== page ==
October 2020

Africa

Central African Republic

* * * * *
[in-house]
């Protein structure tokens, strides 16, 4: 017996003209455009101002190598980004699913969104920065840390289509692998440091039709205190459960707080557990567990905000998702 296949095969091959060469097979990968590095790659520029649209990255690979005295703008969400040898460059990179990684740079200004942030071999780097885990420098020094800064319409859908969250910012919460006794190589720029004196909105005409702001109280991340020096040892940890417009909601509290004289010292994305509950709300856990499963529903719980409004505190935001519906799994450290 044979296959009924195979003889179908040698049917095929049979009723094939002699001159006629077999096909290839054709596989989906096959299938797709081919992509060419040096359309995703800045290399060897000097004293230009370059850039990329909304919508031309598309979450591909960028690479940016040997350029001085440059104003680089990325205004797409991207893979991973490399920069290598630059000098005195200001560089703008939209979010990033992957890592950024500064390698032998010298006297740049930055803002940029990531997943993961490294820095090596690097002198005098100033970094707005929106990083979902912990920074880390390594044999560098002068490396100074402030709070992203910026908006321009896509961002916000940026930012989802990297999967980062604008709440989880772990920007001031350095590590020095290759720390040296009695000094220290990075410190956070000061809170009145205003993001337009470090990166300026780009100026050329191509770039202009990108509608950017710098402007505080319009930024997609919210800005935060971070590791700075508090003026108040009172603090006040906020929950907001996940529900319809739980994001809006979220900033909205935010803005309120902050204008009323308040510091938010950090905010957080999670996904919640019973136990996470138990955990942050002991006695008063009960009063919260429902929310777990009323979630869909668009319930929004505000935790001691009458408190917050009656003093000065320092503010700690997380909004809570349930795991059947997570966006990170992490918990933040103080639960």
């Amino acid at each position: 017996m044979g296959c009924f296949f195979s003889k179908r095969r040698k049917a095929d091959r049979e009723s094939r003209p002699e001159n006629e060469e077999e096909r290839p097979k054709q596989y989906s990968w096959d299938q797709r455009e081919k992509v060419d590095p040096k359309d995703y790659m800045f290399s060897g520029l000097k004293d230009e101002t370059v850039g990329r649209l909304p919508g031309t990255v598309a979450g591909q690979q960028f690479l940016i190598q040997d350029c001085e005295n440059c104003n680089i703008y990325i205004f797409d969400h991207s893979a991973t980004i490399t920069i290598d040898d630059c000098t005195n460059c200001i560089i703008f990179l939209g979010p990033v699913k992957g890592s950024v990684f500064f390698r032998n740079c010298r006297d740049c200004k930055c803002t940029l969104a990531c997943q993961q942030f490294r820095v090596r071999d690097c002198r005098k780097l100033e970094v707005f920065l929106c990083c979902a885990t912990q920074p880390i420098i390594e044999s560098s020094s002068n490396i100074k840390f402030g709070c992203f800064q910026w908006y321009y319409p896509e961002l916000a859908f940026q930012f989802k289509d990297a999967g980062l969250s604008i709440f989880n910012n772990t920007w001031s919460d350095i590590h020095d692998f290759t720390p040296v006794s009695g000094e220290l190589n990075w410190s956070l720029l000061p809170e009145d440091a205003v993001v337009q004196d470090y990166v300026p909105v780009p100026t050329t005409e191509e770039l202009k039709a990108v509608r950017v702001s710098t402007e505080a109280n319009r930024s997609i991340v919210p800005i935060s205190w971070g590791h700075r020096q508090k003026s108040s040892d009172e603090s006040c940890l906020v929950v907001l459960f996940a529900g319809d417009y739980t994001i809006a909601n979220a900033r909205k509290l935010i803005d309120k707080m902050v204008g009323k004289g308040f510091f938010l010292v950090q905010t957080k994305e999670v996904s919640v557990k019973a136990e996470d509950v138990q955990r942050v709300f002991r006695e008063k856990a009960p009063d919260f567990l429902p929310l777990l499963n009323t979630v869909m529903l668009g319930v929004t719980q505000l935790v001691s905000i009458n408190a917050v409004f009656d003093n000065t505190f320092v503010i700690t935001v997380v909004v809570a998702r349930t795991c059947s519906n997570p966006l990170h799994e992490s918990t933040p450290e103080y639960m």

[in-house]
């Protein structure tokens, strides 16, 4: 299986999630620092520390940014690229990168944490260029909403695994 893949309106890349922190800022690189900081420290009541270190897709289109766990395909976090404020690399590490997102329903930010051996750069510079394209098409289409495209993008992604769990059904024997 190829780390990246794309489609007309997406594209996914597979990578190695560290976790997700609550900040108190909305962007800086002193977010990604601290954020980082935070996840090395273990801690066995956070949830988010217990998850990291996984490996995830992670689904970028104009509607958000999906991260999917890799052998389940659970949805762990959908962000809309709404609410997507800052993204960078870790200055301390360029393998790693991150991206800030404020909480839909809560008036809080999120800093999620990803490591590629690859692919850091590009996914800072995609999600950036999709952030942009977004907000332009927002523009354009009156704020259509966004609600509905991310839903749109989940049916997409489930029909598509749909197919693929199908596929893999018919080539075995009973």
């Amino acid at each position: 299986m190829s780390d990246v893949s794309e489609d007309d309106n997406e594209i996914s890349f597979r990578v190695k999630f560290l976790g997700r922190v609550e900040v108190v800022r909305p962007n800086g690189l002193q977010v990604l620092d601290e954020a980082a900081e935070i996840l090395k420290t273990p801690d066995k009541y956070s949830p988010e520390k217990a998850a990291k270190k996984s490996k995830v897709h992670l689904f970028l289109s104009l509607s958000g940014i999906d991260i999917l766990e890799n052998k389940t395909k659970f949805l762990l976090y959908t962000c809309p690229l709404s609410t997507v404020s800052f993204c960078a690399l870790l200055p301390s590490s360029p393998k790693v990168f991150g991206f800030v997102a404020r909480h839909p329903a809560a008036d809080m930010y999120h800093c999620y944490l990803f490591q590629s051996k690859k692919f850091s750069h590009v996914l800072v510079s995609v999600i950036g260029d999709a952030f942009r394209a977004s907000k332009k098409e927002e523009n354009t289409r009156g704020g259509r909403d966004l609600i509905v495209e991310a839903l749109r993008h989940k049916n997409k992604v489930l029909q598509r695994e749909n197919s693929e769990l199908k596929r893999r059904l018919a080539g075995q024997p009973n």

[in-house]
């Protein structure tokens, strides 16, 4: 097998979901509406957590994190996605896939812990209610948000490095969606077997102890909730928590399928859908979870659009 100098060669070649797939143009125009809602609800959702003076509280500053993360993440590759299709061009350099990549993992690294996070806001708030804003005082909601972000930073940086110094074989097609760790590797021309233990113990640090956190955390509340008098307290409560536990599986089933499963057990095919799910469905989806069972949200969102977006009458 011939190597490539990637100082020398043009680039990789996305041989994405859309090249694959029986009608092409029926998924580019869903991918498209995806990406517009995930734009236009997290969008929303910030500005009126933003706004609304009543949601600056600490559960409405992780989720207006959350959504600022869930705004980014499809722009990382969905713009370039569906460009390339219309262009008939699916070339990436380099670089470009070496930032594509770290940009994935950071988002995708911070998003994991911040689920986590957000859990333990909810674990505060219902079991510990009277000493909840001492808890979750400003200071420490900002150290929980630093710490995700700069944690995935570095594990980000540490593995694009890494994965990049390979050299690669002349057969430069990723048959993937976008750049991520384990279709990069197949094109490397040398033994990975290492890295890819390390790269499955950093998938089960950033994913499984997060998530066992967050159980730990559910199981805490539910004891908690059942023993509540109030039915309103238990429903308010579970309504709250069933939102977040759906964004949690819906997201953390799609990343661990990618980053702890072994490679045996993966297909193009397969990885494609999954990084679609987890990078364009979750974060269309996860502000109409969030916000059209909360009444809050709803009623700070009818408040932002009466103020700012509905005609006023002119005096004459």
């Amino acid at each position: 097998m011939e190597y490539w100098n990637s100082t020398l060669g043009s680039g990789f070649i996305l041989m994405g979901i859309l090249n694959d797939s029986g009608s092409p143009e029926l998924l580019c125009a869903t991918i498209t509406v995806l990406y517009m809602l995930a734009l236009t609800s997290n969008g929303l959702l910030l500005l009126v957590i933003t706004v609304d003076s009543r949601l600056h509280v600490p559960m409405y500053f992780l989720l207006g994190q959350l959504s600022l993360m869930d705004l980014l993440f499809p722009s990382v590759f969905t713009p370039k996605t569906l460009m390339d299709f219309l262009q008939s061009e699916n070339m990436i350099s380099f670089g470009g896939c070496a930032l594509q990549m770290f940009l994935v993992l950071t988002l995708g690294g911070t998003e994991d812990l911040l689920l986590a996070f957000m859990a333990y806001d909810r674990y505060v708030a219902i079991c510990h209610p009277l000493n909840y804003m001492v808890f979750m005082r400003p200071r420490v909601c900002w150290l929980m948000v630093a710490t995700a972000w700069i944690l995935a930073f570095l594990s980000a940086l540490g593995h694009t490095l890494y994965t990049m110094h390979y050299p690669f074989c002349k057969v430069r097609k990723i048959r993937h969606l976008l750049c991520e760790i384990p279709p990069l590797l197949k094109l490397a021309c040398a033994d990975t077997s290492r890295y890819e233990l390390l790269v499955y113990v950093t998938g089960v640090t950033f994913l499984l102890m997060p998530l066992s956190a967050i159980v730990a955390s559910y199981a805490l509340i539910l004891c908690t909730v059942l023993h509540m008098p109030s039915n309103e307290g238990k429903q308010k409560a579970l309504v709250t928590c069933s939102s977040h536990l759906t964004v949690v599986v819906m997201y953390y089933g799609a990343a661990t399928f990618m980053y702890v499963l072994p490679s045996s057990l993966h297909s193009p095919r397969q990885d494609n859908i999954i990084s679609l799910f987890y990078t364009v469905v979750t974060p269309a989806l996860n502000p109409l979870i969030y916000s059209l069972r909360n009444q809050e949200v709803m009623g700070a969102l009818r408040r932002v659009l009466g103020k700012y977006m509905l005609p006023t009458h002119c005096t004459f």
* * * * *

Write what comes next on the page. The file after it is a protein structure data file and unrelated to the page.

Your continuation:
Armed group violence continued in north west and south east, and preparations for general elections moved forward. Govt representatives, UN Mission (MINUSCA) and peace agreement guarantors 3-5 Oct met armed group Return, Reclamation, Rehabilitation (3R) leader, Sidiki Abbas, in Koui town, Ouham-Pendé prefecture, to discuss electoral preparations; Abbas reportedly agreed to stop blocking voter registration process in north west, same day freed three policemen kidnapped last month near Bang town, Ouham-Pendé prefecture. Meanwhile, armed group violence continued in north west. In Ouham prefecture, anti-Balaka rival factions 1 Oct clashed over control of Bowara mining site, leaving four dead; unidentified assailants 10 Oct kidnapped two herders and killed one of them near Batangafo town; NGO Doctors Without Borders 16 Oct suspended its activities in Kabo town amid persistent targeting of humanitarian workers. In south east, violence flared between anti-Balaka and ex-Seleka armed group Unity for Peace in Central Africa (UPC). After UPC 3 Oct arrested anti-Balaka leader in Pombolo village, Mbomou prefecture, groups in following days clashed in Kembé town, Basse-Kotto prefecture, Pombolo and Gambo villages, both Mbomou prefecture; MINUSCA and local authorities 6 Oct intervened to de-escalate tensions. Ahead of Dec general elections, National Electoral Authority 16 Oct completed voter registration, 27 Oct published electoral lists; moves follow Sept National Assembly decisions to extend electoral calendar deadlines but keep 27 Dec as election day. Opposition parties repeatedly denounced “poor electoral preparation” and argued that their key demands could not be met in proposed timeframe, including addressing insecurity across country and enabling refugees to vote. Meanwhile controversy persisted over eligibility of former President Bozizé, who returned to country in late 2019, as electoral code requires presidential candidates to have at least 12-month in-country residence prior to filing for candidacy.